I got involved with our Cerner EMR Committee at the start of my career, and worked on Cerner pretty happily for 15 years. I got to know Neal over that time and found him to be the CEO you would want in an HIT company – he was a visionary that made things happened. He listened to clients and cared immensely about making their product better and improving the healthcare system at the same time. I enjoyed his quirkiness and quick mind, which made me realize that it’s OK to be a rebel in healthcare. And in fact, this is the quote that I think embraces Neal the best: “Without Rebels, The Storyline Never Changes.” (DrLyle)


Sad news. Neal was indeed a great competitor and as EXVP of IDX I competed with him many times. The industry has lost a valuable asset in changing healthcare. (Bob Galin)


Absolutely loved that man. He was a warm, and dedicated soul. He “got it.” His visionary leadership style has been inspirational. He will be sorely missed. (Alistair Erskine)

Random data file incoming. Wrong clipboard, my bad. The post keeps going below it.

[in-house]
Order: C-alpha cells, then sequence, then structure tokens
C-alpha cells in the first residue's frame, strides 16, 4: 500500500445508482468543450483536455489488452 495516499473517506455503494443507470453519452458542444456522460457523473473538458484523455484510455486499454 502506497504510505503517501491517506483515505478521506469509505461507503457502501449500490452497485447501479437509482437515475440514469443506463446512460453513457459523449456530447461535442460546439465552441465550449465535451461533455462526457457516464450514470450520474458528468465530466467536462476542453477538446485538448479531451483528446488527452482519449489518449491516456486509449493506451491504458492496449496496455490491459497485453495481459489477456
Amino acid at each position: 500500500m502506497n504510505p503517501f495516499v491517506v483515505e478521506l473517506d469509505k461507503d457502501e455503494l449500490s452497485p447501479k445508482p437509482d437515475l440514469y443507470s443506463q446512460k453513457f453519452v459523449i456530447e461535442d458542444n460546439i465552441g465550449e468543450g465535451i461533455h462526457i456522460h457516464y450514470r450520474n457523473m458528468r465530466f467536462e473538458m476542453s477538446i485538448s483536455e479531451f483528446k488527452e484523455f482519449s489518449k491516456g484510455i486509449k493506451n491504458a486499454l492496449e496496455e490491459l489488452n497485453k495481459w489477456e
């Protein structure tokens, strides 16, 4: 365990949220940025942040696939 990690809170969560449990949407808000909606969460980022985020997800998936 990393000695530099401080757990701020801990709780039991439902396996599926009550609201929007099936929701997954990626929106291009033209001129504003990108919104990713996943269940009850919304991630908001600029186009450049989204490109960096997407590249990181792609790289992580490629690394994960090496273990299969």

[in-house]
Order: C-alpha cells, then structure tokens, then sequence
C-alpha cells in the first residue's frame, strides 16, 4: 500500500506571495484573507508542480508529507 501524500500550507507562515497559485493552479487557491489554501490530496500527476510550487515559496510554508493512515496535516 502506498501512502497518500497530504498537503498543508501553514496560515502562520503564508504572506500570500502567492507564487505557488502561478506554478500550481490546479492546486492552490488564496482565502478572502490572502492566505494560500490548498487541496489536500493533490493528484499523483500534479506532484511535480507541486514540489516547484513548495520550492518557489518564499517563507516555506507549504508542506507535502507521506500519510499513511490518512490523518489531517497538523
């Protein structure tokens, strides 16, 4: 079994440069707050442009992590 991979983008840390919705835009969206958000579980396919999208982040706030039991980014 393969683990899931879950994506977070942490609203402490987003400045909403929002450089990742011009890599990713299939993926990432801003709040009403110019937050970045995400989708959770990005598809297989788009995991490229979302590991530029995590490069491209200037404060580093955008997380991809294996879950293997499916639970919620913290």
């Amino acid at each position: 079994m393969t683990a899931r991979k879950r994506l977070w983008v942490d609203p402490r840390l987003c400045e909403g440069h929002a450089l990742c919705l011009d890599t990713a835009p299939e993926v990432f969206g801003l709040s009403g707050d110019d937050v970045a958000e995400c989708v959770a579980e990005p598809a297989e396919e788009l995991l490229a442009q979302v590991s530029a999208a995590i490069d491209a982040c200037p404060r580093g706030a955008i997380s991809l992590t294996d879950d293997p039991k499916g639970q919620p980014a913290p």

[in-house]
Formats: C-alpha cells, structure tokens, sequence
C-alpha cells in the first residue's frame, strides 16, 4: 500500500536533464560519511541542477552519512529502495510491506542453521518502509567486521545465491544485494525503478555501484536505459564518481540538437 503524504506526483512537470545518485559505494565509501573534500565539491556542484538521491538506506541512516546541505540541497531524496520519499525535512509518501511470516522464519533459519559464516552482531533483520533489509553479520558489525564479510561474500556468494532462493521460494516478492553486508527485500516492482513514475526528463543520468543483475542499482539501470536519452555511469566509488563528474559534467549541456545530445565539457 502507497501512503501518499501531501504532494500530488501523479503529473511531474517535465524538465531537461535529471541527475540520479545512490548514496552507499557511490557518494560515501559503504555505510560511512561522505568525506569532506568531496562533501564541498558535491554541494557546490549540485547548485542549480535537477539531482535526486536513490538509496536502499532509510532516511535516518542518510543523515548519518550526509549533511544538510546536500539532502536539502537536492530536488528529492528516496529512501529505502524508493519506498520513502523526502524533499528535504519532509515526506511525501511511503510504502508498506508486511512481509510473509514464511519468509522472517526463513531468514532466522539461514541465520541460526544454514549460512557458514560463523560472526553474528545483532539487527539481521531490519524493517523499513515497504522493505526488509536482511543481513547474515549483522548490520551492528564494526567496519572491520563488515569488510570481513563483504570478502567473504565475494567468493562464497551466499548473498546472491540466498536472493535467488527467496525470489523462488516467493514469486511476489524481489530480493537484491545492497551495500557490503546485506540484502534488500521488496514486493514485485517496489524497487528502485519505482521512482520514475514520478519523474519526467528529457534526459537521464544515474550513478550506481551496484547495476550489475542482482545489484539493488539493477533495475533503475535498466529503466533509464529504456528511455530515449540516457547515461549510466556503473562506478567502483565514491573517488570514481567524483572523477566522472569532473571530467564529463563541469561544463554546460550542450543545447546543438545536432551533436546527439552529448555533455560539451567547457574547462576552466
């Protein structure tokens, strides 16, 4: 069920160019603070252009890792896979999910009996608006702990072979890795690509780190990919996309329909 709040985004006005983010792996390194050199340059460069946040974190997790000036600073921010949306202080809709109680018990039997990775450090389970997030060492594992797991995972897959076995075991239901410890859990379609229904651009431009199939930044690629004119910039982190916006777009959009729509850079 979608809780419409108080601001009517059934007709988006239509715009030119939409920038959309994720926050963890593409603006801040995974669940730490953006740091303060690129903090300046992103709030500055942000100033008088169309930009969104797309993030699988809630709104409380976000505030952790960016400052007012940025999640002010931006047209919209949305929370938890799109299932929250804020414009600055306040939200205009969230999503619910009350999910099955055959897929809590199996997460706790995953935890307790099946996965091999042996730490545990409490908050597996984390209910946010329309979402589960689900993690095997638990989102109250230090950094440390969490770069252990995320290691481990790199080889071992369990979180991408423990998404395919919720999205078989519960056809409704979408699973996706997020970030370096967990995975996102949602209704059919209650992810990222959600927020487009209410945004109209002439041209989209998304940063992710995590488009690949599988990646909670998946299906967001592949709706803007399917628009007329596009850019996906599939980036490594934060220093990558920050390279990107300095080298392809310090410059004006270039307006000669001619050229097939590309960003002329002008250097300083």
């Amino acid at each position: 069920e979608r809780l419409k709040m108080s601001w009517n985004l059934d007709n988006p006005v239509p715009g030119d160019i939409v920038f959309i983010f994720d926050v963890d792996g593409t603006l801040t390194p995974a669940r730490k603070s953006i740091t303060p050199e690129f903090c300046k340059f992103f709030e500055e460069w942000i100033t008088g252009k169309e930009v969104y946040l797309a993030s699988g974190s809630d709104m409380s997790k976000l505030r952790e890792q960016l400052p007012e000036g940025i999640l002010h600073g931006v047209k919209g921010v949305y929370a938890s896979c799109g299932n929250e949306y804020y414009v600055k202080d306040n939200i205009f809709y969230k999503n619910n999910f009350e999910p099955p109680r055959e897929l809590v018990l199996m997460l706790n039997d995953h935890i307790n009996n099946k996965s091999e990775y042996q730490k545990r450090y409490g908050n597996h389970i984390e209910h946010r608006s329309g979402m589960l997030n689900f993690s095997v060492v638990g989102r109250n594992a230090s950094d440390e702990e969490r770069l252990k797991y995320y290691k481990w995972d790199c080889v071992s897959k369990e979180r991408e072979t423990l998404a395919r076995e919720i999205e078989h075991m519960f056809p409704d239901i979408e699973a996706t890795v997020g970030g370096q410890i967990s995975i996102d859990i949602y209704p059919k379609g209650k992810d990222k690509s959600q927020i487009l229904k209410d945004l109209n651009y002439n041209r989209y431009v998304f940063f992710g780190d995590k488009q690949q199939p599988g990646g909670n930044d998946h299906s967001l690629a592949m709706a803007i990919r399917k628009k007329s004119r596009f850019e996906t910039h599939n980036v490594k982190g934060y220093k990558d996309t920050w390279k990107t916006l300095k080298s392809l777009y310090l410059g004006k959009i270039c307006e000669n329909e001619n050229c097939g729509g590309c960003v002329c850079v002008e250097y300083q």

I had the pleasure of working with and for Neal for 16 years (not directly). Neal was a visionary. He was brash and intense and at the same time one of the most down to earth and loving people I had the opportunity to know. Neal was passionate about leadership and about culture. He was passionate about innovation and interoperability. Because of his amazing leadership, Cerner will be a place where I am proud to be for another 16 years. We are changing healthcare for the better with our clients and that, in the end, will be Neal’s legacy.